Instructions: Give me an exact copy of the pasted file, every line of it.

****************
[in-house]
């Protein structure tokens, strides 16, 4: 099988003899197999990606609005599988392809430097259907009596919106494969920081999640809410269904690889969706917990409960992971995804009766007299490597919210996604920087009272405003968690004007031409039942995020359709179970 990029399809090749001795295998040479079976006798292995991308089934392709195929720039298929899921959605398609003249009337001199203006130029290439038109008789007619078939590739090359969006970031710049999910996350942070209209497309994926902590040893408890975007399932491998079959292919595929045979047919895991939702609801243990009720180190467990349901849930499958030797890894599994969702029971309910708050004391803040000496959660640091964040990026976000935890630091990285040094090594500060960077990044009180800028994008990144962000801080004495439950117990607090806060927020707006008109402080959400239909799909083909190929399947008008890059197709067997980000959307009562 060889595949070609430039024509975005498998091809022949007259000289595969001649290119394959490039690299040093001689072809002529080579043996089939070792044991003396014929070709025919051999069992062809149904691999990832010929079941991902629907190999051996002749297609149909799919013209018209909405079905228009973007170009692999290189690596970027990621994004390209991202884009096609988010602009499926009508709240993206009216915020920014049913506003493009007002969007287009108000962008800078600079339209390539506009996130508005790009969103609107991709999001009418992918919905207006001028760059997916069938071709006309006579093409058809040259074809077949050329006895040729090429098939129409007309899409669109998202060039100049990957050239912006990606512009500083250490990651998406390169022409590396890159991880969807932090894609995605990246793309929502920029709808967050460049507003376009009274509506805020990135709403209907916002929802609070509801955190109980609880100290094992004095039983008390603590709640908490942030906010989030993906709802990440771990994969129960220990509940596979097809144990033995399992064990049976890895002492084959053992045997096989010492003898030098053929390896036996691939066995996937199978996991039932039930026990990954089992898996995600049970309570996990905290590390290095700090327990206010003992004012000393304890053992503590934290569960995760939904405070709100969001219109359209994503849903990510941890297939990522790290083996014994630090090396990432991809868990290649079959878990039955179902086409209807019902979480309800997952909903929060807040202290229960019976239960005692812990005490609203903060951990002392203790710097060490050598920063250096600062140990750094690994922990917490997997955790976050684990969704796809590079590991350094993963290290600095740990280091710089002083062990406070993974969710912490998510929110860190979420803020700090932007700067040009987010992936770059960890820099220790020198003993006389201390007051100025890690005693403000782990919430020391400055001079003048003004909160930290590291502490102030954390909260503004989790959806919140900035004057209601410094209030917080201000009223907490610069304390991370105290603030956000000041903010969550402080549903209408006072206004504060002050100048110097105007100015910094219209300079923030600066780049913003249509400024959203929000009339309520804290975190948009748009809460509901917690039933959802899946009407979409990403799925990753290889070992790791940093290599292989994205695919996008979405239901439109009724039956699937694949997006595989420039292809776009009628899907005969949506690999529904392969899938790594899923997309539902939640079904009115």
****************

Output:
[in-house]
């Protein structure tokens, strides 16, 4: 099988003899197999990606609005599988392809430097259907009596919106494969920081999640809410269904690889969706917990409960992971995804009766007299490597919210996604920087009272405003968690004007031409039942995020359709179970 990029399809090749001795295998040479079976006798292995991308089934392709195929720039298929899921959605398609003249009337001199203006130029290439038109008789007619078939590739090359969006970031710049999910996350942070209209497309994926902590040893408890975007399932491998079959292919595929045979047919895991939702609801243990009720180190467990349901849930499958030797890894599994969702029971309910708050004391803040000496959660640091964040990026976000935890630091990285040094090594500060960077990044009180800028994008990144962000801080004495439950117990607090806060927020707006008109402080959400239909799909083909190929399947008008890059197709067997980000959307009562 060889595949070609430039024509975005498998091809022949007259000289595969001649290119394959490039690299040093001689072809002529080579043996089939070792044991003396014929070709025919051999069992062809149904691999990832010929079941991902629907190999051996002749297609149909799919013209018209909405079905228009973007170009692999290189690596970027990621994004390209991202884009096609988010602009499926009508709240993206009216915020920014049913506003493009007002969007287009108000962008800078600079339209390539506009996130508005790009969103609107991709999001009418992918919905207006001028760059997916069938071709006309006579093409058809040259074809077949050329006895040729090429098939129409007309899409669109998202060039100049990957050239912006990606512009500083250490990651998406390169022409590396890159991880969807932090894609995605990246793309929502920029709808967050460049507003376009009274509506805020990135709403209907916002929802609070509801955190109980609880100290094992004095039983008390603590709640908490942030906010989030993906709802990440771990994969129960220990509940596979097809144990033995399992064990049976890895002492084959053992045997096989010492003898030098053929390896036996691939066995996937199978996991039932039930026990990954089992898996995600049970309570996990905290590390290095700090327990206010003992004012000393304890053992503590934290569960995760939904405070709100969001219109359209994503849903990510941890297939990522790290083996014994630090090396990432991809868990290649079959878990039955179902086409209807019902979480309800997952909903929060807040202290229960019976239960005692812990005490609203903060951990002392203790710097060490050598920063250096600062140990750094690994922990917490997997955790976050684990969704796809590079590991350094993963290290600095740990280091710089002083062990406070993974969710912490998510929110860190979420803020700090932007700067040009987010992936770059960890820099220790020198003993006389201390007051100025890690005693403000782990919430020391400055001079003048003004909160930290590291502490102030954390909260503004989790959806919140900035004057209601410094209030917080201000009223907490610069304390991370105290603030956000000041903010969550402080549903209408006072206004504060002050100048110097105007100015910094219209300079923030600066780049913003249509400024959203929000009339309520804290975190948009748009809460509901917690039933959802899946009407979409990403799925990753290889070992790791940093290599292989994205695919996008979405239901439109009724039956699937694949997006595989420039292809776009009628899907005969949506690999529904392969899938790594899923997309539902939640079904009115």